More than 20 percent of U.S. car dealerships disappeared between Jan. 1, 2006, and Jan. 1, 2011, according to the Automotive News Data Center. In fact, the past half-decade has seen a greater proportion of the dealer body fall away than any whole decade since the 1950s, when the dealer count fell by 22 percent.
In both eras, a rash of brand failures contributed to the sharp decline.
In the 1950s, the Allstate, Crosley, Frazer, Henry J, Hudson, Kaiser, Nash, Willys-Overland and Packard brands disappeared. Since 2006, Isuzu, Pontiac, Saturn, Hummer and Mercury have vanished from the U.S. market.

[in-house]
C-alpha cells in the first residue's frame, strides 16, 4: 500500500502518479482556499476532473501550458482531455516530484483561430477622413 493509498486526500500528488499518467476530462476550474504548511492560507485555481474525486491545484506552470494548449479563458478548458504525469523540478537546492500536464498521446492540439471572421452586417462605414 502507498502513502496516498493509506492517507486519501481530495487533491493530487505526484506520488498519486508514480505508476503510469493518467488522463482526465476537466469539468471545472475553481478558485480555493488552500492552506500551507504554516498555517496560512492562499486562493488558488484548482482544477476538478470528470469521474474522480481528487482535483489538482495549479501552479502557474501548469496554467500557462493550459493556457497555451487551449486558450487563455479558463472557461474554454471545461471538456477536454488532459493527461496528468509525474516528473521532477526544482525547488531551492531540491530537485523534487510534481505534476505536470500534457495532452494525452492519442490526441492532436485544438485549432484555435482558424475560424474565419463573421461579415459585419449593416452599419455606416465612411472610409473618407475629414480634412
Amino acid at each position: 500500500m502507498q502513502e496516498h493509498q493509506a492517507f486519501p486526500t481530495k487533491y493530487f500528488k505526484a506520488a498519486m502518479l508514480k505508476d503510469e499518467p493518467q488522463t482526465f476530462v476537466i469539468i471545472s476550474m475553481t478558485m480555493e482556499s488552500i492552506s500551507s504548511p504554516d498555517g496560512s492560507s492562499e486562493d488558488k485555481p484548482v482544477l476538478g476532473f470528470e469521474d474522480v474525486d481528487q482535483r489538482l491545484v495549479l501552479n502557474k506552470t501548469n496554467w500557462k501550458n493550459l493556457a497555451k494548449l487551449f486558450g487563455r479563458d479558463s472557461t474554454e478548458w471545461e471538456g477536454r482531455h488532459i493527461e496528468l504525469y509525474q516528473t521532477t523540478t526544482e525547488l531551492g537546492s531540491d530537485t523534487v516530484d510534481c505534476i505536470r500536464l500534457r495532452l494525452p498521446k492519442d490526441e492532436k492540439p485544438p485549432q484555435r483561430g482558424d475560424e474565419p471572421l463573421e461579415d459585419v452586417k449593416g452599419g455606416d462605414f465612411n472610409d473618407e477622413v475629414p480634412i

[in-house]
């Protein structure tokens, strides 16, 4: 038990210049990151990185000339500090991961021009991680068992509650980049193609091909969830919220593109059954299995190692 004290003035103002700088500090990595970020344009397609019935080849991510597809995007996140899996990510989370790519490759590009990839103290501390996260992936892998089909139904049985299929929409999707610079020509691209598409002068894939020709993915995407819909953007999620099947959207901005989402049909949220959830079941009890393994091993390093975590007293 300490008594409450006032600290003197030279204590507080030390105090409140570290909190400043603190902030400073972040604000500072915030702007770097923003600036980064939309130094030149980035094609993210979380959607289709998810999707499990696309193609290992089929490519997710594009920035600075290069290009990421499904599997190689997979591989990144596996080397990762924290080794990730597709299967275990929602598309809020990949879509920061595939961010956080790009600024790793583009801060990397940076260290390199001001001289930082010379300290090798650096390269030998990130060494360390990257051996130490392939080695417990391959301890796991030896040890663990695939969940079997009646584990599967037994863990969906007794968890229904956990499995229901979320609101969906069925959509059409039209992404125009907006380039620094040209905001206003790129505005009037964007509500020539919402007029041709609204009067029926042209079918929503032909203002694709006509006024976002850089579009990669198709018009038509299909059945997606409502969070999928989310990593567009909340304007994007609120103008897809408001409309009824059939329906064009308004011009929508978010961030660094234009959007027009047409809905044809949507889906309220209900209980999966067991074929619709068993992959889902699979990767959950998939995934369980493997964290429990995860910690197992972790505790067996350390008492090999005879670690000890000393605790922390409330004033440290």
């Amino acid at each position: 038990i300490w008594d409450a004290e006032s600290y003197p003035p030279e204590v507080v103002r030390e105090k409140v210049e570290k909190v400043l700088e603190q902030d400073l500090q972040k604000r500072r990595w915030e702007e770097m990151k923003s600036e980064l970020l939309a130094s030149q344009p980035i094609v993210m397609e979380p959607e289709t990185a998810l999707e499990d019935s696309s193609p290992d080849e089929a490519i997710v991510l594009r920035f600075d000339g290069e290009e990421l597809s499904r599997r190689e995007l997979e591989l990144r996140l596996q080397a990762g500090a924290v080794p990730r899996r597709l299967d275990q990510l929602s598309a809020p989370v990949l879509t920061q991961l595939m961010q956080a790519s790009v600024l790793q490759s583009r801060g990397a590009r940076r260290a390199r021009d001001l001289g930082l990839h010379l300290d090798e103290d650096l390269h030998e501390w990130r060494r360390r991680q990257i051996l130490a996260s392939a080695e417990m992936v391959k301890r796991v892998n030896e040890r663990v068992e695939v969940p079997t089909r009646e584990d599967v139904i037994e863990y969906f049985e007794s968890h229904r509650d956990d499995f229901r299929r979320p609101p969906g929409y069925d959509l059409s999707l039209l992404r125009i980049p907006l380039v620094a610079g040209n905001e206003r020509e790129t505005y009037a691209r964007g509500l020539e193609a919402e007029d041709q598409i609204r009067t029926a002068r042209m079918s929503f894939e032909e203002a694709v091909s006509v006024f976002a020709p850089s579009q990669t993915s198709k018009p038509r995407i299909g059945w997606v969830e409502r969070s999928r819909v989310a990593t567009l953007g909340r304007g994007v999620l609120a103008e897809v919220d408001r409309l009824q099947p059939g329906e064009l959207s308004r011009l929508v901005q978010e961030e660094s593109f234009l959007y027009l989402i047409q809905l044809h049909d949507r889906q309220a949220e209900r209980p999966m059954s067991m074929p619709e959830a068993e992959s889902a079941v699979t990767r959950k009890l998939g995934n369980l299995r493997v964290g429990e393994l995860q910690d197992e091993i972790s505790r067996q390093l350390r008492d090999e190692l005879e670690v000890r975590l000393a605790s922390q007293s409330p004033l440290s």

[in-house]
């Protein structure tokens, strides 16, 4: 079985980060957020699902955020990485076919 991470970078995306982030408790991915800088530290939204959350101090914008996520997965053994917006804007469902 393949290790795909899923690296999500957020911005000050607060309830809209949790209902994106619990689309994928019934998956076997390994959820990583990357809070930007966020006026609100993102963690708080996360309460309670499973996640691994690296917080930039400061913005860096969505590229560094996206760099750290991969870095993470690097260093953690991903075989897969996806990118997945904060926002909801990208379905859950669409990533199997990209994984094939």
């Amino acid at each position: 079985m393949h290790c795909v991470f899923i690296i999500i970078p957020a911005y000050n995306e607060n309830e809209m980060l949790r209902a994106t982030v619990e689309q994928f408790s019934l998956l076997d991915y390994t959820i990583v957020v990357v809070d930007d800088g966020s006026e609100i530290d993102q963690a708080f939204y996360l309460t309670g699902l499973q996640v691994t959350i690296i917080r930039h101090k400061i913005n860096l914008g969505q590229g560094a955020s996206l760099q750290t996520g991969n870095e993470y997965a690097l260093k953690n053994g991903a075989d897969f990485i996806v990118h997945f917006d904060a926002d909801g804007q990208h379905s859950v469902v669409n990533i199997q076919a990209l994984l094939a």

In the past five years, the number of dealerships fell to 17,653, a loss of 4,436. But store attrition started in earnest six decades ago.
Despite World War II and four years of no civilian car production, the dealer count fell by less than 1 percent from 1941 to 46,821 dealerships in 1950. But by 1960 it was down to 36,336, and has dropped at least 10 percent every decade since then.